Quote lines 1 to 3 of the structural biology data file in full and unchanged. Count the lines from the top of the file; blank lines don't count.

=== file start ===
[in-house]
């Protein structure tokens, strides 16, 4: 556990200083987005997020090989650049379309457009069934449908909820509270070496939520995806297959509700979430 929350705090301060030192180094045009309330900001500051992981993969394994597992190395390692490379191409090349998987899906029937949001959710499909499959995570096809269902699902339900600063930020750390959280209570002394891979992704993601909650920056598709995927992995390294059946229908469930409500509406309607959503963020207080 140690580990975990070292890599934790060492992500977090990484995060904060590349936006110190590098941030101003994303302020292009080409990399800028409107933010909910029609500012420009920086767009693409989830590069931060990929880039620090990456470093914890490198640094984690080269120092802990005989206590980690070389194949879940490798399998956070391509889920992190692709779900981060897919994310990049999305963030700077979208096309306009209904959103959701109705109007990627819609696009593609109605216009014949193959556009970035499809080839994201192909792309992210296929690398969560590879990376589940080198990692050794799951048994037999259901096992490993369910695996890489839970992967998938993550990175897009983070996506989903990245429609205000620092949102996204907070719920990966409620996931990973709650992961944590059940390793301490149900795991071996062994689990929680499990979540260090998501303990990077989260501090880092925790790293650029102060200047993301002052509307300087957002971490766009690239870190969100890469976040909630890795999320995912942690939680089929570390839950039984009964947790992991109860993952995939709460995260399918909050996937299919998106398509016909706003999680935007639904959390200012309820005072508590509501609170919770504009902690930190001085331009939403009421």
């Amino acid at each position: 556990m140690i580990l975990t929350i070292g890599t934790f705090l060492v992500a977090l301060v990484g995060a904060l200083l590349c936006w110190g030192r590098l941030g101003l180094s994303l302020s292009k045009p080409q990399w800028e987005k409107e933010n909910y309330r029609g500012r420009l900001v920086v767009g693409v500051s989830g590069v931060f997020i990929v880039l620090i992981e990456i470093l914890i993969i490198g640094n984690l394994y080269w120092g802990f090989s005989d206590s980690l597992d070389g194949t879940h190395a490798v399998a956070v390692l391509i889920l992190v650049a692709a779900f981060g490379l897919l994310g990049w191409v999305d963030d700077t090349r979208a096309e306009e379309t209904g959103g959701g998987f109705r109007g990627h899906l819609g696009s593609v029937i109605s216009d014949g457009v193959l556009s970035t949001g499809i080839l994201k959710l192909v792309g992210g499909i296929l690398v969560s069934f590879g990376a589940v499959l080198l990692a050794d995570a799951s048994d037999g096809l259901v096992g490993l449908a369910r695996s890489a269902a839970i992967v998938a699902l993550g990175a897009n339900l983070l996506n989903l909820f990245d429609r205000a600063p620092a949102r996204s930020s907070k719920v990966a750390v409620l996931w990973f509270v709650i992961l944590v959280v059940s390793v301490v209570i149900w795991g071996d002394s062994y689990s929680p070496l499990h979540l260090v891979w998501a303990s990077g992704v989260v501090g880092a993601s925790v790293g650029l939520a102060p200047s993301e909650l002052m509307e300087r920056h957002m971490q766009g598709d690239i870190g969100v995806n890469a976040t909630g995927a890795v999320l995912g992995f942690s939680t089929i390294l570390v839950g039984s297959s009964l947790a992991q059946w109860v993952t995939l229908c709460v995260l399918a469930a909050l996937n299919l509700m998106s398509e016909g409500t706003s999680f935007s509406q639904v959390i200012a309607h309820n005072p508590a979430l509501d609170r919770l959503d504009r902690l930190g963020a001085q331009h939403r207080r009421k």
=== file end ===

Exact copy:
[in-house]
């Protein structure tokens, strides 16, 4: 556990200083987005997020090989650049379309457009069934449908909820509270070496939520995806297959509700979430 929350705090301060030192180094045009309330900001500051992981993969394994597992190395390692490379191409090349998987899906029937949001959710499909499959995570096809269902699902339900600063930020750390959280209570002394891979992704993601909650920056598709995927992995390294059946229908469930409500509406309607959503963020207080 140690580990975990070292890599934790060492992500977090990484995060904060590349936006110190590098941030101003994303302020292009080409990399800028409107933010909910029609500012420009920086767009693409989830590069931060990929880039620090990456470093914890490198640094984690080269120092802990005989206590980690070389194949879940490798399998956070391509889920992190692709779900981060897919994310990049999305963030700077979208096309306009209904959103959701109705109007990627819609696009593609109605216009014949193959556009970035499809080839994201192909792309992210296929690398969560590879990376589940080198990692050794799951048994037999259901096992490993369910695996890489839970992967998938993550990175897009983070996506989903990245429609205000620092949102996204907070719920990966409620996931990973709650992961944590059940390793301490149900795991071996062994689990929680499990979540260090998501303990990077989260501090880092925790790293650029102060200047993301002052509307300087957002971490766009690239870190969100890469976040909630890795999320995912942690939680089929570390839950039984009964947790992991109860993952995939709460995260399918909050996937299919998106398509016909706003999680935007639904959390200012309820005072508590509501609170919770504009902690930190001085331009939403009421």
């Amino acid at each position: 556990m140690i580990l975990t929350i070292g890599t934790f705090l060492v992500a977090l301060v990484g995060a904060l200083l590349c936006w110190g030192r590098l941030g101003l180094s994303l302020s292009k045009p080409q990399w800028e987005k409107e933010n909910y309330r029609g500012r420009l900001v920086v767009g693409v500051s989830g590069v931060f997020i990929v880039l620090i992981e990456i470093l914890i993969i490198g640094n984690l394994y080269w120092g802990f090989s005989d206590s980690l597992d070389g194949t879940h190395a490798v399998a956070v390692l391509i889920l992190v650049a692709a779900f981060g490379l897919l994310g990049w191409v999305d963030d700077t090349r979208a096309e306009e379309t209904g959103g959701g998987f109705r109007g990627h899906l819609g696009s593609v029937i109605s216009d014949g457009v193959l556009s970035t949001g499809i080839l994201k959710l192909v792309g992210g499909i296929l690398v969560s069934f590879g990376a589940v499959l080198l990692a050794d995570a799951s048994d037999g096809l259901v096992g490993l449908a369910r695996s890489a269902a839970i992967v998938a699902l993550g990175a897009n339900l983070l996506n989903l909820f990245d429609r205000a600063p620092a949102r996204s930020s907070k719920v990966a750390v409620l996931w990973f509270v709650i992961l944590v959280v059940s390793v301490v209570i149900w795991g071996d002394s062994y689990s929680p070496l499990h979540l260090v891979w998501a303990s990077g992704v989260v501090g880092a993601s925790v790293g650029l939520a102060p200047s993301e909650l002052m509307e300087r920056h957002m971490q766009g598709d690239i870190g969100v995806n890469a976040t909630g995927a890795v999320l995912g992995f942690s939680t089929i390294l570390v839950g039984s297959s009964l947790a992991q059946w109860v993952t995939l229908c709460v995260l399918a469930a909050l996937n299919l509700m998106s398509e016909g409500t706003s999680f935007s509406q639904v959390i200012a309607h309820n005072p508590a979430l509501d609170r919770l959503d504009r902690l930190g963020a001085q331009h939403r207080r009421k």